I love photographing NHRA Drag Racing, it’s like all the action and excitement of a two-hour Motorsports event compressed down into a little 4 second burst.
The action starts on Fri. with first round qualifying and as the sun dips below the horizon and the sunlight fades enough to really see the header flames you can make some intense images. In this shot from Friday’s qualifying session, Mike Neff makes a pass in his Ford Mustang.
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The thing about photographing NHRA Drag Racing is that many of the sessions happen during the day with very bright, harsh sunlight. Bright, harsh mid-day sunlight doesn’t lend itself to making nice images. When the lighting is less than optimum for car on track images I head to the staging lanes for driver shots.
It’s always hard to tear yourself away from the intensity of funny cars launching down track at 300 + mph but when the lighting is harsh you will have to work a little harder to get the images to “pop.”
During the daylight hours it can be a real challenge to clean up the backgrounds of your images. There are power poles, TV camera guys, TV camera dolly cranes and lots of team members just standing around that add a lot of clutter to your images. For this shot of Alexis DeJoria doing her burnout I tried tilting the camera and using the burnout smoke to clean up the image as much as I could.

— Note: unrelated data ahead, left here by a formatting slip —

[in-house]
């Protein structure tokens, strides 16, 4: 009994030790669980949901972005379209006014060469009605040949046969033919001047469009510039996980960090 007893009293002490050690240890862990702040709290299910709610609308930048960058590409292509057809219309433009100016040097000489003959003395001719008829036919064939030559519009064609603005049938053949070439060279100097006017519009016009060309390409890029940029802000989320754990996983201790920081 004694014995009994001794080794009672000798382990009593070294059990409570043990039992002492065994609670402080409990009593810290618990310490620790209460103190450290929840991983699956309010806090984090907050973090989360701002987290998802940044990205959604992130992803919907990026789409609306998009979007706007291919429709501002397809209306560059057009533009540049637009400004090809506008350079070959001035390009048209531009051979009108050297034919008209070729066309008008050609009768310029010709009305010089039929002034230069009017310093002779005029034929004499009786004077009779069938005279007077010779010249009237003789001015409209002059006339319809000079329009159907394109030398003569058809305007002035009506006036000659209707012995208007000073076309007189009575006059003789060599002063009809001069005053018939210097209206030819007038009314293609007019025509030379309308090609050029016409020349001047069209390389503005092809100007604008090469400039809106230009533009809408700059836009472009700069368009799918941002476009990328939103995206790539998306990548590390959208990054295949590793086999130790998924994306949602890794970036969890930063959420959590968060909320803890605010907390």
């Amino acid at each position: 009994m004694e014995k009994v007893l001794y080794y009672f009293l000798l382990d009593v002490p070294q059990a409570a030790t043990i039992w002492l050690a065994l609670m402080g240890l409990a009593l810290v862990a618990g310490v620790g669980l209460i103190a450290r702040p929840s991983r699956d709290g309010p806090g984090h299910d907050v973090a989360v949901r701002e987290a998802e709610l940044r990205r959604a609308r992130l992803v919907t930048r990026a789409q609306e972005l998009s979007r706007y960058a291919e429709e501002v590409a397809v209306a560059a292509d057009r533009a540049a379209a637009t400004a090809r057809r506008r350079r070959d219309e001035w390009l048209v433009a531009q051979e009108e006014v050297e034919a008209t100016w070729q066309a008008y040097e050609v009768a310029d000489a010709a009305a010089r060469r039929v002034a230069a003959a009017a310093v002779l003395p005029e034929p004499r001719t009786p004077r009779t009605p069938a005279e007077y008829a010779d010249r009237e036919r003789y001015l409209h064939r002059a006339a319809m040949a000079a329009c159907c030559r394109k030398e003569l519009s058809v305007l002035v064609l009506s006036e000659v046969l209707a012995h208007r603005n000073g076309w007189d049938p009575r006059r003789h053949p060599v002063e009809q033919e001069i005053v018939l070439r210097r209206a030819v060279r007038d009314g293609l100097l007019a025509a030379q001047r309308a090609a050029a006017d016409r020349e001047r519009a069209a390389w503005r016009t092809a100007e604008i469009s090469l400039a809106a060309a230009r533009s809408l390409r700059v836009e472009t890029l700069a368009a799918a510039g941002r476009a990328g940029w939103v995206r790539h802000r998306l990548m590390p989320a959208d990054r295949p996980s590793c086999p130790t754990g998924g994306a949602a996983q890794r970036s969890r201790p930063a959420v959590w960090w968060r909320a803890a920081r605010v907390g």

For this shot of Melanie Troxel doing her burnout I was shooting across the track and tried panning to blur the background but I felt the image still has a somewhat distracting background.
As the sun starts to go down the images just look nicer with the header flames glowing and it make the colors “pop” like in this shot from Friday evening of Jim Head making his qualifying run.
As any photographer knows the light fades fast at sunset, so you are constantly changing your ISO and shutter speed to compensate for the changing lighting conditions. When it all comes together you can make some beautiful images.
Trying to get both cars in the shot is a challenge as well. In this shot of John Force (near lane) and Jeff Diehl you can see the cluttered background, mid-day light and the timing-tree is covering part of Jeff Diehl’s car.
Trying to get good panning shots of funny cars leaving the starting line is understandably difficult and not for the faint of heart. Standing up tall with your eyes in the viewfinder only a few feet away from a car going past you at about 140 mph with three-foot flames coming out both sides of the car is a bit nerve-racking to say the least.
I always come back to the early evening shots like this one of Robert Height from Fri. qualifying. I can’t tell you how cool these images look printed as a two page spread or poster sized, the intensity captured in that image is insane.
I kept trying to make some nice images of cars on track in the harsh mid-day light so I tried using a circular polarizing filter to give the sky some pop.
At some point I just decided to head into the staging lanes and get some driver shots like this one of iconic funny car driver John Force. Shots like these are not as simple to get as you would think, there are a number of factors to account for like crew members helping the driver strap in and getting the car ready for its run, you as the photographer staying out-of-the-way while they do what needs to be done, and diving in just at the right time to grab an image of the great John Force in his car.